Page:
Not very long ago, there were few choices for U.S. Hispanic television audiences, especially if they spoke only Spanish. Today, with four full-fledged Latin networks airing 24 hours a day, Latinos can tune in to a wide variety of shows. The quality, however, is not much better in than it was years ago.
It would be easy to criticize the quality of Spanish-language television, which sometimes feels as though it had frozen in time—20 years ago. But, in recent years, there has been a detectable increase in the quality—or at least the diversity—of its content.
Such improvement has come in the wake of alliances that the Latin networks have formed with international TV suppliers for more-varied products.
Unfortunately, there are other long-term partnerships—such as the one between Televisa and Univision, in which the largest Mexican network supplies the largest U.S. Latin network with more than half its programming. When programmers try to fill so many hours with products from the same outlet, there is a good chance they'll end up with a lineup padded with mediocre shows.
Many programs on Spanish-language TV should have been retired long ago. Some are too archaic, like Univision's 40 year-old variety program Sábado Gigante
(Giant Saturday). Others seem pointless, like Telemundo's gossip-show Cotorreando.
Some of the shows seem over-the-top by the standards of the major English-language networks. But their gimmicks are familiar to English-speaking viewers, too: scantily clad women in provocative situations; slapstick comedies with heavy sexual innuendo, like Univision's Los Metiches; talk shows where debauchery reigns, like Telemundo's Jerry Springer-like Laura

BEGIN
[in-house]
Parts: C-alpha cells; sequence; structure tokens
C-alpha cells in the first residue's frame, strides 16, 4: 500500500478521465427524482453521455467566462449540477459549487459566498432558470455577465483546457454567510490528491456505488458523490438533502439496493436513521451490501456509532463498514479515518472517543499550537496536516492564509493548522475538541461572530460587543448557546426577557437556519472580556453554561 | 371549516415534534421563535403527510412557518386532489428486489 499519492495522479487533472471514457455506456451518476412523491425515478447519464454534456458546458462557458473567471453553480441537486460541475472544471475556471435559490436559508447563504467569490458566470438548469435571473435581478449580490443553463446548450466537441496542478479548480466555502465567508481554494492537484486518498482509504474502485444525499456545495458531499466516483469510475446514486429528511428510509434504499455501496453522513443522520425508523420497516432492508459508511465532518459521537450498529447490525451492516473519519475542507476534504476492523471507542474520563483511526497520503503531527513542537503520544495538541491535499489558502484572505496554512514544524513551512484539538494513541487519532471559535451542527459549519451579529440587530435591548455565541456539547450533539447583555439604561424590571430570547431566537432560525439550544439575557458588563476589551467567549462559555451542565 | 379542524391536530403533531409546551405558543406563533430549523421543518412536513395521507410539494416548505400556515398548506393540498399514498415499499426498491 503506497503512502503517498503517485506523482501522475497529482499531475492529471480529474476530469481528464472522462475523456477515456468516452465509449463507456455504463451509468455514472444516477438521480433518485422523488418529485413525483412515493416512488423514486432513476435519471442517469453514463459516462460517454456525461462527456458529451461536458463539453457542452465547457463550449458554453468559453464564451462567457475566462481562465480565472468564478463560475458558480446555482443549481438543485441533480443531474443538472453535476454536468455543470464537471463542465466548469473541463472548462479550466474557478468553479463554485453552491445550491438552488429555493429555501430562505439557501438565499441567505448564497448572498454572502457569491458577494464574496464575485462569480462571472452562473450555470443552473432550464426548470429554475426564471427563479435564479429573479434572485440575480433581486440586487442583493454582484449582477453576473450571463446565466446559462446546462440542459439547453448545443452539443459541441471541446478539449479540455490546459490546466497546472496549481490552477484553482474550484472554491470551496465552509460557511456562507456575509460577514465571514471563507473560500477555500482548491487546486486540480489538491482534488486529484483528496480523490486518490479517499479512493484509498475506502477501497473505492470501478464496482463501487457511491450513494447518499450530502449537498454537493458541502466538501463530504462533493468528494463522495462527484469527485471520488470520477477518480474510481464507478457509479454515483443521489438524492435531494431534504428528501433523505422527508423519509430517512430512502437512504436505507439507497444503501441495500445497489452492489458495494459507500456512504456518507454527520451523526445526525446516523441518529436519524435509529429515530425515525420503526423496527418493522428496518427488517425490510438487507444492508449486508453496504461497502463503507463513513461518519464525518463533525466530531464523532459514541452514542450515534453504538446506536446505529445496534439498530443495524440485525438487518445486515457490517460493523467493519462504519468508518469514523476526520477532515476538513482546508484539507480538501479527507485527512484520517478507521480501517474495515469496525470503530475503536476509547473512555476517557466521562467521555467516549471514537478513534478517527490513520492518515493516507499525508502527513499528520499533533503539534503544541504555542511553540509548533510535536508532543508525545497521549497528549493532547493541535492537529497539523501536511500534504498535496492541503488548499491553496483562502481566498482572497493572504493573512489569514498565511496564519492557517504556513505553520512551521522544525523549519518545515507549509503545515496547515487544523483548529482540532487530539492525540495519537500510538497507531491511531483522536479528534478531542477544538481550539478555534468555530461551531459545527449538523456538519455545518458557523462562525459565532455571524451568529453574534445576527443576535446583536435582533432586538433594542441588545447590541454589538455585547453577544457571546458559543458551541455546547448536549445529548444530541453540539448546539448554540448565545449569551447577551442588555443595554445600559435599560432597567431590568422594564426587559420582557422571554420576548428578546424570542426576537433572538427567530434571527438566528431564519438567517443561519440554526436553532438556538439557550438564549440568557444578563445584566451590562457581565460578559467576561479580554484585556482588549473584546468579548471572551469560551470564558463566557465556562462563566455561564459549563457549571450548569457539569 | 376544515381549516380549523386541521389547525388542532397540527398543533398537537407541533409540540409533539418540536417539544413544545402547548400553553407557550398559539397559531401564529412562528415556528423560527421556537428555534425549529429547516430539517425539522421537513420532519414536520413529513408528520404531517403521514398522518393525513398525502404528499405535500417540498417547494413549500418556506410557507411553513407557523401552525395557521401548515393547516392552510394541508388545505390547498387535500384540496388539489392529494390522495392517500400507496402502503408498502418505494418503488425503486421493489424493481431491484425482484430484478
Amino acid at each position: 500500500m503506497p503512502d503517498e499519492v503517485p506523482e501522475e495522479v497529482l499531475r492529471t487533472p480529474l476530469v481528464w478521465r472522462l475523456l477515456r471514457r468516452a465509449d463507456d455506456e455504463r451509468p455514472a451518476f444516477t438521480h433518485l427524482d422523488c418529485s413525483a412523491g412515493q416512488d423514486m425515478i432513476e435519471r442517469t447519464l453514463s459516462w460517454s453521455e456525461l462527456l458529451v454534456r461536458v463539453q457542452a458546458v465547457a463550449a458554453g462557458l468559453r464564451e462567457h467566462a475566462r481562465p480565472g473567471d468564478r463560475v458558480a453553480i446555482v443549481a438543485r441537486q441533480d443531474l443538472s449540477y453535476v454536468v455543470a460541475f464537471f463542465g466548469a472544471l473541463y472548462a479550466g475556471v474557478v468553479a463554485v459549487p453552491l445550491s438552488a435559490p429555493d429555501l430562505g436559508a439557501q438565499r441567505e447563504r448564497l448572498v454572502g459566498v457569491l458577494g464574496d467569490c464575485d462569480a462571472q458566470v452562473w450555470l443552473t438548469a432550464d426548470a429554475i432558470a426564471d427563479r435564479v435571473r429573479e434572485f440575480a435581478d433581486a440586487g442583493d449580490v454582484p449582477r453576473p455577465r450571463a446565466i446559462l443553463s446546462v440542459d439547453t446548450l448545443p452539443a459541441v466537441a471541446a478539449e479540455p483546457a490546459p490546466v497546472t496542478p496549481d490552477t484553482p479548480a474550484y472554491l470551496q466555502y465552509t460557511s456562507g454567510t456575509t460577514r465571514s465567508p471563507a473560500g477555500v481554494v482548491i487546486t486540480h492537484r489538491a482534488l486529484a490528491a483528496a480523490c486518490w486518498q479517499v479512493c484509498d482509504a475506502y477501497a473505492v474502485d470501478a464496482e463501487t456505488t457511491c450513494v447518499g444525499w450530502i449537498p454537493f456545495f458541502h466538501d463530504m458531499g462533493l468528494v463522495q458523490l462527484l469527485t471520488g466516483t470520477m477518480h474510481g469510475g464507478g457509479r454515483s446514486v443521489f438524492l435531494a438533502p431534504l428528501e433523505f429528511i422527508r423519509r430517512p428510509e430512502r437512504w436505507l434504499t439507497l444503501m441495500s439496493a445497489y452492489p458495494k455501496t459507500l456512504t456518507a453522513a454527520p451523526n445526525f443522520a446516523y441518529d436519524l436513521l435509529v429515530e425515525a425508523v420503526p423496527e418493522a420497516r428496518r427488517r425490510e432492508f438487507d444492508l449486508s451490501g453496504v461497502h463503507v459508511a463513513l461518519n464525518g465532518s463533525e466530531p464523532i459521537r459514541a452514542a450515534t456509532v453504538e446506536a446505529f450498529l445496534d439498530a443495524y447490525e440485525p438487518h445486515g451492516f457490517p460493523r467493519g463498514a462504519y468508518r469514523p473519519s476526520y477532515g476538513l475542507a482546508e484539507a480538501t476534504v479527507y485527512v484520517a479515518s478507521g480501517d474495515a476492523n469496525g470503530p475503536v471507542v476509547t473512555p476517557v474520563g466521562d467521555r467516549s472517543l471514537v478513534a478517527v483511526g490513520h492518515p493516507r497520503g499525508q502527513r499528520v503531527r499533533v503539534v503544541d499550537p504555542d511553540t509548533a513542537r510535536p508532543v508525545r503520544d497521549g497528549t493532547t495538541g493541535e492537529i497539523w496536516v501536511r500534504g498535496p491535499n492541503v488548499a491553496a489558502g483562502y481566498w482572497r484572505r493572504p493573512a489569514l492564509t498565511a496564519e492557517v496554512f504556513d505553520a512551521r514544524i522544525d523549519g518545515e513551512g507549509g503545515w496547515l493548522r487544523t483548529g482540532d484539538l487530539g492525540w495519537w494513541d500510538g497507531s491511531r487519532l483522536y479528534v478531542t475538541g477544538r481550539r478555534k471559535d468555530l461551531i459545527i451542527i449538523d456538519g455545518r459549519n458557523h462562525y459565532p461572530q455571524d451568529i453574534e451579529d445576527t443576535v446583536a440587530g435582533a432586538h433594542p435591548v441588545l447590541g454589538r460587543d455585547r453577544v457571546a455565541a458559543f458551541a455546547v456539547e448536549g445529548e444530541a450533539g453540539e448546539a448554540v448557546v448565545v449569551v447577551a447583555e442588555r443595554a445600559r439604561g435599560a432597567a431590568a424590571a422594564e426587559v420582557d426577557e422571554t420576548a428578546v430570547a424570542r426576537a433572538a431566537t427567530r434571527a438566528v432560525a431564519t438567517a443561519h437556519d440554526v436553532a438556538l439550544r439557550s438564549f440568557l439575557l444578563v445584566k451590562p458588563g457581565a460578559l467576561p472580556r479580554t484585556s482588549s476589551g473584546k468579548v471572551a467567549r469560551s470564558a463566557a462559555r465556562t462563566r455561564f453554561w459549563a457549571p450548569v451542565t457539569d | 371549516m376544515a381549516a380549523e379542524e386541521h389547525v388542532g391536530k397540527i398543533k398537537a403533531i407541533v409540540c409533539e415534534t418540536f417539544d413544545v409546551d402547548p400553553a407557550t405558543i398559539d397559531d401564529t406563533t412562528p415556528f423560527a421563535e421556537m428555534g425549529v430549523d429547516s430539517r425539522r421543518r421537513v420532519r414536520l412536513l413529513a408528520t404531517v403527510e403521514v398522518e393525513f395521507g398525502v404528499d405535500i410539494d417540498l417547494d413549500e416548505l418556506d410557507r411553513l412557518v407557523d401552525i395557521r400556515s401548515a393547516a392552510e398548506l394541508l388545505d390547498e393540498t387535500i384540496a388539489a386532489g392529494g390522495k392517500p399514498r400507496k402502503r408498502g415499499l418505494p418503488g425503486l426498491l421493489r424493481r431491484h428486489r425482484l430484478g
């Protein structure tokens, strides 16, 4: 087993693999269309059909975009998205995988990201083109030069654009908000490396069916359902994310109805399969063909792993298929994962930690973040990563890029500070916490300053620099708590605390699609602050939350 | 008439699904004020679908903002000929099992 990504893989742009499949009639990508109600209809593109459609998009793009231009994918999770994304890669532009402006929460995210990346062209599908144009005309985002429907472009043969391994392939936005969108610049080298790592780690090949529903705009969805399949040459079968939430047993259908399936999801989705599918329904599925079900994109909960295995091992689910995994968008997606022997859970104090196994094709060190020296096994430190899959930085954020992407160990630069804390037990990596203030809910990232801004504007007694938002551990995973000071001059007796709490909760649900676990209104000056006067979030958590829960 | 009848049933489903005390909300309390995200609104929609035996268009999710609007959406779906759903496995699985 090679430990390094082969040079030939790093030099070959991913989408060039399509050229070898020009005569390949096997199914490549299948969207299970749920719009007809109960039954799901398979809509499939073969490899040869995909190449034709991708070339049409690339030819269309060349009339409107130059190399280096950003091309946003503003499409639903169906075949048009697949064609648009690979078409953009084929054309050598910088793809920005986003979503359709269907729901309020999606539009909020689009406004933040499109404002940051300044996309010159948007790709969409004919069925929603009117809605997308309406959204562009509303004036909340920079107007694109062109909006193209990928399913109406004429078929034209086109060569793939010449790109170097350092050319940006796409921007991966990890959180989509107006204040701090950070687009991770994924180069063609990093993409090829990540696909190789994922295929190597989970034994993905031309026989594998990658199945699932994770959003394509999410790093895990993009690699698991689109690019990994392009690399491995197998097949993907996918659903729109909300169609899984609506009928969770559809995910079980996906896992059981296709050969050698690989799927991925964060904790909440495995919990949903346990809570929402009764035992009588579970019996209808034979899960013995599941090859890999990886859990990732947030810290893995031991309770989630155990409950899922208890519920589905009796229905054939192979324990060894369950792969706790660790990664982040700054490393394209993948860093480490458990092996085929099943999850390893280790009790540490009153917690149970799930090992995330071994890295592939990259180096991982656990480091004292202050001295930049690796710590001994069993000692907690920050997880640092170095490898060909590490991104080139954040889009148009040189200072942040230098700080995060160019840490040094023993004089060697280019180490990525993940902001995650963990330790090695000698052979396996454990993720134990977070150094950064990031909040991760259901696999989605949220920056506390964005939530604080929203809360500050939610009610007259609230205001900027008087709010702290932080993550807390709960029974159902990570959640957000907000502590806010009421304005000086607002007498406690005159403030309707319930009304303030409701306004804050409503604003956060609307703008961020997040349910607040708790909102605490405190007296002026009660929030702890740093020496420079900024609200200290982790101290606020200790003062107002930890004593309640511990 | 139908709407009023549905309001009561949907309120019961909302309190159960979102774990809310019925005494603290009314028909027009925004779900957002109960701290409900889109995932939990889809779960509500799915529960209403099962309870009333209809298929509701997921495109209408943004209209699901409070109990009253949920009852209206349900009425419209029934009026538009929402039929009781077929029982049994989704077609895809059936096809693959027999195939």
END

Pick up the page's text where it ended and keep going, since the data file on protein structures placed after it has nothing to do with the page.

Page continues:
and Univision's long-running and equally outrageous Cristina.
Not to mention the epitome of mediocrity: telenovelas, particularly the melodramatic, rags-to-riches pulp produced by Televisa. To a younger, better-educated generation, novelas
represent everything trite about Latin pop culture.
Each time a network has tried to change this format, though, it has encountered resistance. A few years ago, U.S. Latinos rejected Telemundo's then "revolutionary" concept of updating American TV staples from the '70s and '80s and airing them with English subtitles during prime time.
What has made this formula so successful is that it offers traditionally escapist fare that tends to focus on the trials and triumphs of the underprivileged masses. And it is well-known that the TV masses have never been—to put it delicately—very discriminating.
Latinos are a difficult group to define. It's an audience composed of people from diverse backgrounds.
Giant Univision is reaches almost the entire U.S. Latin population. It has remained on top by offering U.S. Mexicans, the largest group in that community, a lineup that speaks directly to them and in their accent.
NBC-owned Telemundo is reaching out to a broader, if far smaller, group. But it has imported and produced more contemporary and diverse programming. Still, every one of the top 20 Hispanic programs from September through mid March comes from Univision.
Telemundo is targeting the younger generation—advertisers' most coveted demographic—by dipping a toe into the reality-TV pool. The network is adding to its lineup such shows as its own version of Fear Factor
and Temptation Island, which premiered with great success this month.
With such formula-breaking shows, Telemundo is hoping to appeal to the younger generation of Latinos. But they are the ones most likely to tune in to English-language TV.
The Latin networks, it seems, are focusing more on attracting and keeping the "traditional" audience—new arrivals and older generations, mostly Mexican immigrants—while leaving their cable sister channels (Univision's Galavision and Telemundo's Mun2) to seek the right mix of programming to attract younger, American-born Latinos. Eventually, as the Hispanic population grows, no doubt the lines of distinction will blur.